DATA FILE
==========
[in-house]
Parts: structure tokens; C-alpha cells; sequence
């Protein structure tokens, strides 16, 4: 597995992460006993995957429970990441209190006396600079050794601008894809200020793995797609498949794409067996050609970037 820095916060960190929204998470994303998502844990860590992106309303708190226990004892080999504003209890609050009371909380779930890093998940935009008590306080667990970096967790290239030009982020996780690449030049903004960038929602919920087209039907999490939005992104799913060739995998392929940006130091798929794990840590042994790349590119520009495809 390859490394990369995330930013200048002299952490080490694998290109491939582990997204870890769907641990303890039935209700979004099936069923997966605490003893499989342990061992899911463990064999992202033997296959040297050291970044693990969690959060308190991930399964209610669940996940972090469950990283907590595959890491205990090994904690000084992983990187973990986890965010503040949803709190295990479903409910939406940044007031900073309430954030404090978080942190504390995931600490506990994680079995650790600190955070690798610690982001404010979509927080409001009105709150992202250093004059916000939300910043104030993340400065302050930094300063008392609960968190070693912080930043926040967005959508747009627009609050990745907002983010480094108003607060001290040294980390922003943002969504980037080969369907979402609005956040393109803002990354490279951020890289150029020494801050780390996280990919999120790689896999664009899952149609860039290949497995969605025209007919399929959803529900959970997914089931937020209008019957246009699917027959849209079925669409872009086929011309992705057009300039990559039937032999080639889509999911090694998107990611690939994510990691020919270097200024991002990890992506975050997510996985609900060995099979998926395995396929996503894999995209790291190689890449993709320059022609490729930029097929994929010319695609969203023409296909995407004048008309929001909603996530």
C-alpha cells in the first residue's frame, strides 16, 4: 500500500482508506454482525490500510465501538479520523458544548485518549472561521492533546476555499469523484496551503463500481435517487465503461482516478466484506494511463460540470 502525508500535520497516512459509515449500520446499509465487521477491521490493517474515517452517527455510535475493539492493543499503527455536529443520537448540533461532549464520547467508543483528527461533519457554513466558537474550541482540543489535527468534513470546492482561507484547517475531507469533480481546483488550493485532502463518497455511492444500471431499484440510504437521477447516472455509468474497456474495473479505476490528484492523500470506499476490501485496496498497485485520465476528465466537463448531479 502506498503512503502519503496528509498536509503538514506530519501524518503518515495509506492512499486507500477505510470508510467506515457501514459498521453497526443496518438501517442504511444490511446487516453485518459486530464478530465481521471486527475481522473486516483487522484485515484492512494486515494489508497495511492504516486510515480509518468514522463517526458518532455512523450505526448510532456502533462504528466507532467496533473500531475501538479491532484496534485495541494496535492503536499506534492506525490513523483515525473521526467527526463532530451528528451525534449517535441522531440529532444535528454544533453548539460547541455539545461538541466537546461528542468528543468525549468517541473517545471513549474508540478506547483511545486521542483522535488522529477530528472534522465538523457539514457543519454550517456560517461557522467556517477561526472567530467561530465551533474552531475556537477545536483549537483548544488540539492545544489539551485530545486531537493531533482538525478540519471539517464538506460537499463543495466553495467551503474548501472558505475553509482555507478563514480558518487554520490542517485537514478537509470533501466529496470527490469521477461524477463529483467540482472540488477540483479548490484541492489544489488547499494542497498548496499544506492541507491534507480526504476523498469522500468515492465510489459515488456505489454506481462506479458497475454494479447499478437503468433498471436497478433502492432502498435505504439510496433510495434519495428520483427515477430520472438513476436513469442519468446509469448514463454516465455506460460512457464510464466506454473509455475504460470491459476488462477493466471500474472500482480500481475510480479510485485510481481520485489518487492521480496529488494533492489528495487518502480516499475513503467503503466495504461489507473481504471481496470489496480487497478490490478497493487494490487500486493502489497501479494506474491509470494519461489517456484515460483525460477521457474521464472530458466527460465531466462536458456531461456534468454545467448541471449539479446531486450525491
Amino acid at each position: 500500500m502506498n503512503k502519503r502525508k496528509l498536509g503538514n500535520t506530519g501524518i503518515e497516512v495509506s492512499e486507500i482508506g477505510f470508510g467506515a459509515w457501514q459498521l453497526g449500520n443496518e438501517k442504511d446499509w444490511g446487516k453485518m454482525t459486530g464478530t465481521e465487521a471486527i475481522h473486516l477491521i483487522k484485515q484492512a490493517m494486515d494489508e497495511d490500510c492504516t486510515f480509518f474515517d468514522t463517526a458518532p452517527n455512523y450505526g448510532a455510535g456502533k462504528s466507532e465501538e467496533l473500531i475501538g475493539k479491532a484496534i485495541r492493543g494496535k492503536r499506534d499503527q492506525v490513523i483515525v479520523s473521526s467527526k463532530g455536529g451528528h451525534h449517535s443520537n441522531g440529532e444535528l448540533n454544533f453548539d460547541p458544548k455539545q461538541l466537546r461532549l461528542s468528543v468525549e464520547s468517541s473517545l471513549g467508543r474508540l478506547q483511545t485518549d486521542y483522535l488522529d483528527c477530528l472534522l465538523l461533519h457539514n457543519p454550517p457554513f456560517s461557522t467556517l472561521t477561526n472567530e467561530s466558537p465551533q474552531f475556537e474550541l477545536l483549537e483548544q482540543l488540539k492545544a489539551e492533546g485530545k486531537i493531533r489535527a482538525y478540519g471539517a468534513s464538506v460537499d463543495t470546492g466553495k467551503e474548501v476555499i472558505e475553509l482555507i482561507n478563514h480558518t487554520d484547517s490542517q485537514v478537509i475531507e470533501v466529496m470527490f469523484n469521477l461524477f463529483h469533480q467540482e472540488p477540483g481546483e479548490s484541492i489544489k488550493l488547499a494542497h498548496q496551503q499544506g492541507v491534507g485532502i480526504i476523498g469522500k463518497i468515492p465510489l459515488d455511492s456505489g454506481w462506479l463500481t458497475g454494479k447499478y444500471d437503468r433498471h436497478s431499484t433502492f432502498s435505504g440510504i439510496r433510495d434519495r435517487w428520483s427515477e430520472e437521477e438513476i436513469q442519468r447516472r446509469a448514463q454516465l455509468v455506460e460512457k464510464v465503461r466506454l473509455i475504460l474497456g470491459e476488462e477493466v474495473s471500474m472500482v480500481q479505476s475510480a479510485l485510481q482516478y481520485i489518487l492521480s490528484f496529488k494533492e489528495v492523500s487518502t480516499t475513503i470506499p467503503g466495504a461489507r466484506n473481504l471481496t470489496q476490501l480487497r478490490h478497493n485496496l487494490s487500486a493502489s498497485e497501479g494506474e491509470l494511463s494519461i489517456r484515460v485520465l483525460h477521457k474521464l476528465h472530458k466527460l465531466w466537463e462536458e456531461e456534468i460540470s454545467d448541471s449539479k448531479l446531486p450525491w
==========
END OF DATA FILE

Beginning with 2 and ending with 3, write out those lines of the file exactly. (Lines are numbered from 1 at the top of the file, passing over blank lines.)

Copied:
Parts: structure tokens; C-alpha cells; sequence
């Protein structure tokens, strides 16, 4: 597995992460006993995957429970990441209190006396600079050794601008894809200020793995797609498949794409067996050609970037 820095916060960190929204998470994303998502844990860590992106309303708190226990004892080999504003209890609050009371909380779930890093998940935009008590306080667990970096967790290239030009982020996780690449030049903004960038929602919920087209039907999490939005992104799913060739995998392929940006130091798929794990840590042994790349590119520009495809 390859490394990369995330930013200048002299952490080490694998290109491939582990997204870890769907641990303890039935209700979004099936069923997966605490003893499989342990061992899911463990064999992202033997296959040297050291970044693990969690959060308190991930399964209610669940996940972090469950990283907590595959890491205990090994904690000084992983990187973990986890965010503040949803709190295990479903409910939406940044007031900073309430954030404090978080942190504390995931600490506990994680079995650790600190955070690798610690982001404010979509927080409001009105709150992202250093004059916000939300910043104030993340400065302050930094300063008392609960968190070693912080930043926040967005959508747009627009609050990745907002983010480094108003607060001290040294980390922003943002969504980037080969369907979402609005956040393109803002990354490279951020890289150029020494801050780390996280990919999120790689896999664009899952149609860039290949497995969605025209007919399929959803529900959970997914089931937020209008019957246009699917027959849209079925669409872009086929011309992705057009300039990559039937032999080639889509999911090694998107990611690939994510990691020919270097200024991002990890992506975050997510996985609900060995099979998926395995396929996503894999995209790291190689890449993709320059022609490729930029097929994929010319695609969203023409296909995407004048008309929001909603996530």